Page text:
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10/01/2016

Future Fashion?

 CHAPTER 73 Comfort and Climate Change
 
I started this column after watching a breaking news report that a train had crashed into the station at the end of the line in Hoboken, NJ.  The station is in shambles but, as of this time, the only fatality is a young woman on the platform hit by debris.  Back in the 1950s, after attending a function in New York, my wife and I spent a night in that train station when we missed the last train home. Other disturbing news in our part of New Jersey made headlines recently when the guy who set off the bombs in New York City and in New Jersey was captured in Linden, a town in the same county where I reside. Back in the days when we spent time in Florida, I drove our car to Linden, where a company would ship the car while we rode the train or flew down. How lucky a lot of people are that the bomb-maker was not very good at making the explosives and that the police and citizens of NY and NJ did a superb job of bringing him to justice so quickly.
 
Last Sunday there were two departures that saddened me. We lost Arnold Palmer, whose home in Latrobe is in the same region of Pennsylvania that my wife comes from. I've been a member of Arnie's army on a few occasions when he was in golf tournaments at nearby Baltusrol Golf Club. But the first time I saw him was sometime in the 1960s while we were on vacation in Las Vegas. While there, I learned Vegas was hosting a golf tournament, the Tournament of Champions. It was my first time attending such an event and I followed Palmer, who was paired with Cary Middlecoff. I only remember two things about that experience. One was that on one hole Middlecoff was lining up his putt and someone in the crowd was talking. Arnie shouted out for the spectator to be quiet. My other recollection is that on another hole Palmer hit a drive that landed in the rough with a big bush obviously blocking any possible shot to the green. At least that's what I thought. However, Arnie walked up to the ball, said "That's not bad, is it?" and hit the ball over the bush onto the green. That's when I first realized how good these guys are.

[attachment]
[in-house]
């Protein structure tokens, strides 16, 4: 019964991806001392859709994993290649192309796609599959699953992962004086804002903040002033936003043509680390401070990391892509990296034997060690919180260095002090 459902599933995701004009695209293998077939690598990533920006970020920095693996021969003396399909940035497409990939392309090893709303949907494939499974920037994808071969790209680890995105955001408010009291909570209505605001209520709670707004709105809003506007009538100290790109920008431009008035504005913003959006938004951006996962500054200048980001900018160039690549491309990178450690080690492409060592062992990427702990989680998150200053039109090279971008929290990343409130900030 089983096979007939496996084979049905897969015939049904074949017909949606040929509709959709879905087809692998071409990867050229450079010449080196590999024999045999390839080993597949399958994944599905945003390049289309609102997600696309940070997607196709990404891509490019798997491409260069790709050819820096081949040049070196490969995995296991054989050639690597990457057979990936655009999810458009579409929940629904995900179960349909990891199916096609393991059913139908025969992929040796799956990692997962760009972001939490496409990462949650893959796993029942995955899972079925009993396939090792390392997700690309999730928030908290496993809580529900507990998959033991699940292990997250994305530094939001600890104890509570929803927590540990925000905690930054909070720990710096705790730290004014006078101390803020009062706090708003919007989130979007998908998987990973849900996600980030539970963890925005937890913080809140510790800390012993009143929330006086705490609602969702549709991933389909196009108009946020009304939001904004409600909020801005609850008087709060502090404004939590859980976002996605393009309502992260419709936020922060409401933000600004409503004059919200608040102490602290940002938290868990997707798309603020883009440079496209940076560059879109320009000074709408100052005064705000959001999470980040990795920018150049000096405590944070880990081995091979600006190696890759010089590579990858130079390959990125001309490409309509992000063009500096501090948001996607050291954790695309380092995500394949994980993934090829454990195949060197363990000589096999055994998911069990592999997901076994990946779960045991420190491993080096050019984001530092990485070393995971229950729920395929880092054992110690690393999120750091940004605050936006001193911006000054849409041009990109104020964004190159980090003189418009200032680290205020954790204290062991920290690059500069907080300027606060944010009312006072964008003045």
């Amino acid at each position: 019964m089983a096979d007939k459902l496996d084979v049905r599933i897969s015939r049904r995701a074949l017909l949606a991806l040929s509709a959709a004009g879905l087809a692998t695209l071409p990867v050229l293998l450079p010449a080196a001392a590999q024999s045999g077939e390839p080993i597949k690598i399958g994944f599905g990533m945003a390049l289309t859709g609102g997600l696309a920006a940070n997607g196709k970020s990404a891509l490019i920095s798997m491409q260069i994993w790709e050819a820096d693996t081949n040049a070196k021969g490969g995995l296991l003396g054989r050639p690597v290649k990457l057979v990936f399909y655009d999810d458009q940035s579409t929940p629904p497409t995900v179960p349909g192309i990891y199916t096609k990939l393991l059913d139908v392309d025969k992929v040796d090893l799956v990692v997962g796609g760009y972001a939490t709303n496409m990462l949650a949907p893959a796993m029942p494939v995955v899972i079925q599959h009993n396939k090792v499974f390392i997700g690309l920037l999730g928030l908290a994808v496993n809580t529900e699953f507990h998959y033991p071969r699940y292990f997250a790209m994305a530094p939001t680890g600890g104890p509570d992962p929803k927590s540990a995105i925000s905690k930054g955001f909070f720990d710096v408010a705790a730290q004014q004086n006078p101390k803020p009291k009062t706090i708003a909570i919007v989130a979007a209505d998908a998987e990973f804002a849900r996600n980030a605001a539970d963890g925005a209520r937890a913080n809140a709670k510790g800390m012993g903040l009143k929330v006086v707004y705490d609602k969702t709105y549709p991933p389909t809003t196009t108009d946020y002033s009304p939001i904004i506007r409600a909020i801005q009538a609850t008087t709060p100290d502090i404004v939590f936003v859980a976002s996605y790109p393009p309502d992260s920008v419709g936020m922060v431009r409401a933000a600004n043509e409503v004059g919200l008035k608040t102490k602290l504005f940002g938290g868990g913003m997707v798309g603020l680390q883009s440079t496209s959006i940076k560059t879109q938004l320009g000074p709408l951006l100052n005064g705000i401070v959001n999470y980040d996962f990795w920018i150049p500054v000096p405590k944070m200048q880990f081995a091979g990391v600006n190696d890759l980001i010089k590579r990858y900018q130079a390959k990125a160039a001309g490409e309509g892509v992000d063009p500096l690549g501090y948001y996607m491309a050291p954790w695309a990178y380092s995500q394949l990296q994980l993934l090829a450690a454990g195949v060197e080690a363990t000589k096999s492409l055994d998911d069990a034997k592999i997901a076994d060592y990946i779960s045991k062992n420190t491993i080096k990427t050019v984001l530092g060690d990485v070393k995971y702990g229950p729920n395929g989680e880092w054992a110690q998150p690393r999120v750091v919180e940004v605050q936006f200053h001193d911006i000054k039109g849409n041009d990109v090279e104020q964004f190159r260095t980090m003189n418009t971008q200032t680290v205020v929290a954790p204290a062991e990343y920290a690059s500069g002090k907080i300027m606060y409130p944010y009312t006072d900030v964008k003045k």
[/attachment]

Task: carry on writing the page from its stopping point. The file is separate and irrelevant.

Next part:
The other departure last Sunday was more benign, but still left me sad. For decades, I've looked forward to weekends and two programs, "Prairie Home Companion" on the radio and "Sunday Morning" on TV.  Last Sunday, the whole 90-minute Sunday Morning program was a fitting tribute to Charles Osgood on his last day as host of the show after taking over from Charles Kuralt more than 20 years ago. I will miss his soft spoken manner, his poetry and his occasional voice raised in song while accompanying himself on the piano. His personality fit perfectly with the typical content of uplifting segments on the show. I anticipate continuing to watch this program with Jane Pauley as host.
 
This month, Prairie Home Companion begins a new season without Garrison Keillor, who also chose to retire from a hosting job. Keillor was truly was the heart and soul of the show, not just a host. A wonderful story teller who sang, composed songs befitting the various locales visited by the show, reported the news from a fictional town, Lake Woebegone, and drew you into the adventures of a private eye, a cowboy and various other characters. I will truly miss Keillor and may not continue listening to the program without him.
 
Well, the big news this past week was the debate.  I didn't watch the event; too much past my bedtime, and no debate is going to change my mind as to whom I, a registered Republican, will vote against. One of the multitude of reasons I won't be voting for him is his dismissal of climate change as an issue of utmost importance. I get so tired of members of the "I'm not a scientist but ...." crowd that then go on to talk about how in the past there have been many cycles of heating and cooling. True, but typically those cycles took place over thousands of years or were initiated by cataclysmic events such as major volcanic activity. Today's climate change is occurring over a century or, it seems to me, even decades.